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Eva Ibbotson was born in Vienna, but spent her early childhood travelling backwards and forwards across Europe between the homes of her father, a scientist, and her mother, a novelist, who separated when she was three. When the Nazis came to power, her family fled to England. She lives in Newcastle, where she brought up her four children and has written the best-selling novels for both adults and children that have been published all around the world.
Gr 4-7-An exotic setting along the Amazon River in Brazil greets listeners in this adventure by Eva Ibbotson (Dutton, 2002). Narrator Patricia Conolly evokes the British colonial world of 1910 for which Mia, a wealthy orphan going to live with distant relatives, and her governess, Miss Minton, are bound. Although Mia's aunt and uncle are eccentric and the twins are hostile, they are embraced and protected by the Brazilian natives and their environment. The story moves slowly, and listeners may feel impatient at times with the descriptive narration. Yet, it is this slow pacing, along with Conolly's beautifully clear British diction that enhances the setting. She changes voices swiftly and effortlessly for about a dozen characters. Her vocalizations of Beatrice and Gwendolyn, the insipid, nasty twins, creates such a strong visual image, that during their petty bickering listeners almost laugh out loud. While this is a first rate translation of the story, children who are more visual may prefer the book where the drawings by Kevin Hawkes, interspersed throughout the text, not only retain the quaintness of this story, but provide concrete visual form. Where budgets permit, purchase both versions.-Tina Hudak, St. Bernard's School, Riverdale, MD Copyright 2002 Cahners Business Information.
'A plot too exciting to put down. Sheer pleasure.' Sarah Johnson, The Times; 'A splendidly suspenseful, richly characterised drama.' Children's Book of the Week, Sunday Times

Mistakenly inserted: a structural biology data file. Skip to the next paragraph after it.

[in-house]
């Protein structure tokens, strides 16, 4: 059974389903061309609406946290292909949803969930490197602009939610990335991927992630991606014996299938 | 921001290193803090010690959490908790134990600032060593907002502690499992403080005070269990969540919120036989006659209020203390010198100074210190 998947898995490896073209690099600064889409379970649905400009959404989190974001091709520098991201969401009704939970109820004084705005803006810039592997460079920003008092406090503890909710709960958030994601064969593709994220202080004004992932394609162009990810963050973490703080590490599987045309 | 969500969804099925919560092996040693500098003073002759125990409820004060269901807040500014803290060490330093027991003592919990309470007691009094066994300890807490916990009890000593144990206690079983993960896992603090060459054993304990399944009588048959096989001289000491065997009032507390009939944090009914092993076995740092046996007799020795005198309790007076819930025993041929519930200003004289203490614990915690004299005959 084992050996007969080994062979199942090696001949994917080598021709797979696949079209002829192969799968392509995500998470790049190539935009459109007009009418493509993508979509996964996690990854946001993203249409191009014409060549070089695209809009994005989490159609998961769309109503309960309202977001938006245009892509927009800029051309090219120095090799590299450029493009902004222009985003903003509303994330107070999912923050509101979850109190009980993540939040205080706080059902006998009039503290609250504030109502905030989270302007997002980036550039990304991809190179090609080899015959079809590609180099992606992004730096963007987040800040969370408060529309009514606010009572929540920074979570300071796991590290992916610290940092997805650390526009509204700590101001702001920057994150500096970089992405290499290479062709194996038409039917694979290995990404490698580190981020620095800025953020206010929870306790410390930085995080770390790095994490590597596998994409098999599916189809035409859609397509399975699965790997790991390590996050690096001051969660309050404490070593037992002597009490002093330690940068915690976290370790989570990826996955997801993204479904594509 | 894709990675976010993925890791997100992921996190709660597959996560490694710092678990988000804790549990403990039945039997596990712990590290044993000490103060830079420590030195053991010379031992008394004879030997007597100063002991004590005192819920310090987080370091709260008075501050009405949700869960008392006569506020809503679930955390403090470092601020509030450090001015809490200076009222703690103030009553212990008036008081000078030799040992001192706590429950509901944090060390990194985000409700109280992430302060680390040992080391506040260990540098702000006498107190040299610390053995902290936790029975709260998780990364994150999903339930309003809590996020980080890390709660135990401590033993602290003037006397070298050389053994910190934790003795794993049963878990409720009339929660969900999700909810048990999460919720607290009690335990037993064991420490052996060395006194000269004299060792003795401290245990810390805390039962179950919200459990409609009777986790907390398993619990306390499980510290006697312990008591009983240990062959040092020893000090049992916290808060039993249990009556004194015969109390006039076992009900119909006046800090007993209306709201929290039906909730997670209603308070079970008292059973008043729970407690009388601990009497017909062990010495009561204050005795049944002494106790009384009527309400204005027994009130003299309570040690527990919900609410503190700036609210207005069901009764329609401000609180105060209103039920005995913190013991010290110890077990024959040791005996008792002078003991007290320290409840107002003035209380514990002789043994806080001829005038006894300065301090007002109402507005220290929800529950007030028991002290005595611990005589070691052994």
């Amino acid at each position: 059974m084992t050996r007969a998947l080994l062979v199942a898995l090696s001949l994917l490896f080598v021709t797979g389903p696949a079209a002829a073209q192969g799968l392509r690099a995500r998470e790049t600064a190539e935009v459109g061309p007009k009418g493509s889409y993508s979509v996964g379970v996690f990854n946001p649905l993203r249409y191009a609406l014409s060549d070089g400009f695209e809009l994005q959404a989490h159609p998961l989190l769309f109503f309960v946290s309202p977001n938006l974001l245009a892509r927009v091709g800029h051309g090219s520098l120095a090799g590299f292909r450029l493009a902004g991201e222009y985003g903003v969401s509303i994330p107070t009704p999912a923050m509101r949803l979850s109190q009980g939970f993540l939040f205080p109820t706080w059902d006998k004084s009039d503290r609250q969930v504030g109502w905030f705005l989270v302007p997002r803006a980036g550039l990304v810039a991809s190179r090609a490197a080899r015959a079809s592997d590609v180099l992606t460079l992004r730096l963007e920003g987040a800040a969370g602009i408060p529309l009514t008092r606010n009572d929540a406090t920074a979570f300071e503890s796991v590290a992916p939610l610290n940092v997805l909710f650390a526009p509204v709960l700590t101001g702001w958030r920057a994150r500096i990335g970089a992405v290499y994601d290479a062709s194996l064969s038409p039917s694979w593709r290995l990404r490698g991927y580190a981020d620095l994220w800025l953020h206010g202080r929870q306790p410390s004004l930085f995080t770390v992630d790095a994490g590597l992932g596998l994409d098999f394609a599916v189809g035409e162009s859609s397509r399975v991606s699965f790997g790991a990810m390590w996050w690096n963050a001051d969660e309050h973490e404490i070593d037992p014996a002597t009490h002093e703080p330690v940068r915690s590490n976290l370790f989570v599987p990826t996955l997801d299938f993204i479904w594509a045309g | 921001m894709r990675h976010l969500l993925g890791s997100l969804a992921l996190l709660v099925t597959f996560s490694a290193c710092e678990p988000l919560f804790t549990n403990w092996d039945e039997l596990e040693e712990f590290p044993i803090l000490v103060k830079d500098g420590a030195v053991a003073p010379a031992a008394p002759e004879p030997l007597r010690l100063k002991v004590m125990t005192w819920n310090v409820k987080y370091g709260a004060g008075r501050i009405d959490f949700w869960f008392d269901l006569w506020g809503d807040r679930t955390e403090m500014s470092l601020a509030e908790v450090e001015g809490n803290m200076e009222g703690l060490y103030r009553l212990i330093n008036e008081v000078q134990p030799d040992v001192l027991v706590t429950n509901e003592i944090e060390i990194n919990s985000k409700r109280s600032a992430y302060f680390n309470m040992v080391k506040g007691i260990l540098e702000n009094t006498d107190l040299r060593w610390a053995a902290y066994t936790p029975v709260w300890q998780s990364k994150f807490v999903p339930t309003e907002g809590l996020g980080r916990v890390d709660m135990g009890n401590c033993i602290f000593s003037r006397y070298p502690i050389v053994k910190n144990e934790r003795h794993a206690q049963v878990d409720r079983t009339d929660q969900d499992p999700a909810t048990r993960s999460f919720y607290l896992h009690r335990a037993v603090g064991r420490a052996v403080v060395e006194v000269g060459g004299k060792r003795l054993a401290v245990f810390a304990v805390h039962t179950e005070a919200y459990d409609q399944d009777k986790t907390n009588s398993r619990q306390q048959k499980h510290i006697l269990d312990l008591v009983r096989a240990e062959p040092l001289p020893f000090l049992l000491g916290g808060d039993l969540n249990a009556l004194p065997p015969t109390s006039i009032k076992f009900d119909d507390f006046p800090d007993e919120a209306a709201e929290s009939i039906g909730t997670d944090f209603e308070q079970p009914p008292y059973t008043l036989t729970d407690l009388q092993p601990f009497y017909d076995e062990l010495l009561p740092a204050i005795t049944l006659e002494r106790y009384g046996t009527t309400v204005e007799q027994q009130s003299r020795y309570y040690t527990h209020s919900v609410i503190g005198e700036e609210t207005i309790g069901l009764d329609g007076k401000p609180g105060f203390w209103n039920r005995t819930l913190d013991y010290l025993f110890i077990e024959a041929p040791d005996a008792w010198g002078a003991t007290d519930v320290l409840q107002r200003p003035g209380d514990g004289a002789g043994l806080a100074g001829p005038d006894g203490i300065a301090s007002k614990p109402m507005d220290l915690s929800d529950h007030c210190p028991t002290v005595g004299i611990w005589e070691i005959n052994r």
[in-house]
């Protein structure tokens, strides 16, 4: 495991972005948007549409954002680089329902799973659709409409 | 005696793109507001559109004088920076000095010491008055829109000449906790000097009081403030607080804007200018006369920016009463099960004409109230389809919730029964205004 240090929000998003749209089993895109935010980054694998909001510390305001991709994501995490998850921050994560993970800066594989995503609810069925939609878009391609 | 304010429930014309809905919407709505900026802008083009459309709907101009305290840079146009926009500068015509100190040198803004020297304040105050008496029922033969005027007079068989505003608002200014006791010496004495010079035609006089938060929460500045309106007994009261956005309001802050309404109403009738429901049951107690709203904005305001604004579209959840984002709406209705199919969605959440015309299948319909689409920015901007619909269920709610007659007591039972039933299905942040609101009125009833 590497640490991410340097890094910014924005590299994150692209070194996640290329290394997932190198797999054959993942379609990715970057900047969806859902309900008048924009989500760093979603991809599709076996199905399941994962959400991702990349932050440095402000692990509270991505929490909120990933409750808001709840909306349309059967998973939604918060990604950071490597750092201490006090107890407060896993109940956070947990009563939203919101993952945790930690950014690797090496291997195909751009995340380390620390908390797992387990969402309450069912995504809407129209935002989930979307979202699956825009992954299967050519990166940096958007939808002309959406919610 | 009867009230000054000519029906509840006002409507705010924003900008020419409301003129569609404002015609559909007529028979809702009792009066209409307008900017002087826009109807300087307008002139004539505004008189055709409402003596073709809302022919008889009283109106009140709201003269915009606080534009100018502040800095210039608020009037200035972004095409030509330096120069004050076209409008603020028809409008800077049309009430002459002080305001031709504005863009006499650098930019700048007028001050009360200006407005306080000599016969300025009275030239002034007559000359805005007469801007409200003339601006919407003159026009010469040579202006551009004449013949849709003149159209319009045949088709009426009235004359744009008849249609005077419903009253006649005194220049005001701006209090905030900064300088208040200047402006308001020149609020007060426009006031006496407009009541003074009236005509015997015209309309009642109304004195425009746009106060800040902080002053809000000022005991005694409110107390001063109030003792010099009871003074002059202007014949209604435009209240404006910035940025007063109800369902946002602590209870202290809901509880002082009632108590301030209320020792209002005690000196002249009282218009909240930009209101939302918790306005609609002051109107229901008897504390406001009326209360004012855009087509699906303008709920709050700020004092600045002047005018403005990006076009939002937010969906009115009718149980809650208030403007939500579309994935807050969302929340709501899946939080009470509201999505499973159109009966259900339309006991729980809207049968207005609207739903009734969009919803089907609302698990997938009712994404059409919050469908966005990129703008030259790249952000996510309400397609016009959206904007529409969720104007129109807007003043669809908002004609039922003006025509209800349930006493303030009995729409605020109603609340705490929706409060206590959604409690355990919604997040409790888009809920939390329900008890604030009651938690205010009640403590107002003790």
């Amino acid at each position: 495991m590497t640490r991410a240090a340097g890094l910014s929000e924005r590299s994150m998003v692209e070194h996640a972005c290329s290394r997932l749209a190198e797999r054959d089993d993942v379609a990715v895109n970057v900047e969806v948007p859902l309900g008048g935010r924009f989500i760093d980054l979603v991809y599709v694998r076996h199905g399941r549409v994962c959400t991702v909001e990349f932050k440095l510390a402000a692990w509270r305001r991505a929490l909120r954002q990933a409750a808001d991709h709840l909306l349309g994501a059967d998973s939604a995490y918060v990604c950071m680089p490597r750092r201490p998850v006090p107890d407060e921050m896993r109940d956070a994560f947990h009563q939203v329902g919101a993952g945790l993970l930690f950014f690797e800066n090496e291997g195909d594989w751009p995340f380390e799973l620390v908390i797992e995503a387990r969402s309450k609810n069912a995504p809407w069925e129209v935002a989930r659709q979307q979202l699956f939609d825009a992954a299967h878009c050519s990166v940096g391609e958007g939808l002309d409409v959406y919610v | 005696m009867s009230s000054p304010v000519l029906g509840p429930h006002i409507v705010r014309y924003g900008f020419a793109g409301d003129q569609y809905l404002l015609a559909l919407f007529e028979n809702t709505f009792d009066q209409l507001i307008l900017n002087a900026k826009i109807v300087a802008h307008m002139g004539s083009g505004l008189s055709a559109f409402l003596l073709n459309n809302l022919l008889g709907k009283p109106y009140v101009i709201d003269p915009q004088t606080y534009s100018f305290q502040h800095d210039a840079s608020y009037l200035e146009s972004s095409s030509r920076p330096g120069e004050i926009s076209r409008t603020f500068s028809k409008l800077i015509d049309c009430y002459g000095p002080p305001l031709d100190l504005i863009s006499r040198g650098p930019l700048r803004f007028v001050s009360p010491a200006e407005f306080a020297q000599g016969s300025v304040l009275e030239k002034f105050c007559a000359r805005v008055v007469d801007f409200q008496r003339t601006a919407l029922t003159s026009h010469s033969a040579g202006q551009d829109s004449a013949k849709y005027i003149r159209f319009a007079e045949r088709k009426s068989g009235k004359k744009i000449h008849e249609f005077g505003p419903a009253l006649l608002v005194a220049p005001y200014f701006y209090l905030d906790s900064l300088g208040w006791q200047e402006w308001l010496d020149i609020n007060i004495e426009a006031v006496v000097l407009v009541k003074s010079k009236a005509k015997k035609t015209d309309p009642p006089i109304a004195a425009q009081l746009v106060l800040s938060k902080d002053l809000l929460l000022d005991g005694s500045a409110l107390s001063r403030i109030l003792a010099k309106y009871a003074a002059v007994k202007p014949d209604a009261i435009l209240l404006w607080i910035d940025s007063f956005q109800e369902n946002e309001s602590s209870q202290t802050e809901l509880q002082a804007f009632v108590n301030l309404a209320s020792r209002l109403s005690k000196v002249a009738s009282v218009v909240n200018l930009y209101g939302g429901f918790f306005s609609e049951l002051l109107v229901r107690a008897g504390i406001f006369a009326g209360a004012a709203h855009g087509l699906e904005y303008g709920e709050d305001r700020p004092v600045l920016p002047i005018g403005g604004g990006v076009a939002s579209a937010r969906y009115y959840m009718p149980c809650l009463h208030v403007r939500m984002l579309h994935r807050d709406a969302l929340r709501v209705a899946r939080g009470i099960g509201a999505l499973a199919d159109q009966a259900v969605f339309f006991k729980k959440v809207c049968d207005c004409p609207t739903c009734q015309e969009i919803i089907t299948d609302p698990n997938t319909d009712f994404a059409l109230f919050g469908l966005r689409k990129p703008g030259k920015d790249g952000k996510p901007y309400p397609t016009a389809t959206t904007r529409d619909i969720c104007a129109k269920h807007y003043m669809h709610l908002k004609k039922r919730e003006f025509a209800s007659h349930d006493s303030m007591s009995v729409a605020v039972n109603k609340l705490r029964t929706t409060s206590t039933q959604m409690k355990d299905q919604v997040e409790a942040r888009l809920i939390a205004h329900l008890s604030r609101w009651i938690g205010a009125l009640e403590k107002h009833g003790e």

Ibbotson (Island of the Aunts) offers another larger-than-life adventure featuring lovable heroes and heroines, nasty villains, much hilarity and a deliciously gnarled plot. In 1910, Maia, an English orphan, accompanied by her newly appointed governess, Miss Minton, sets off to Brazil to live with distant cousins. She dreams of exploring the banks of the Amazon and viewing exotic wildlife, but her self-serving cousins and their spoiled twin daughters despise the outdoorsDalmost as much as they despise Maia. The heroine feels like a prisoner, forced to live inside the "dark clinical green" walls of her relatives' bungalow. Her life would be dismal indeed, if she didn't sneak out every once in a while to meet up with two other orphans with whom she has crossed paths: Clovis, a traveling actor, who longs to return to England, and Finn, a rich heir, who would rather live with the "Indians" than be sent to the British estate where his grandfather eagerly awaits his arrival. Suspense steadily rises as all three of the children attempt to escape their undesired fates. Thanks to a series of surprising coincidences and strokes of good luck, the orphans manage to change their destinies. Although the book's dnouement drags on a bit long, readers will come away with the satisfaction of knowing that the good guys are amply rewarded with bright futures and the bad guys get their just deserts. Ages 10-up. (Dec.) Copyright 2001 Cahners Business Information.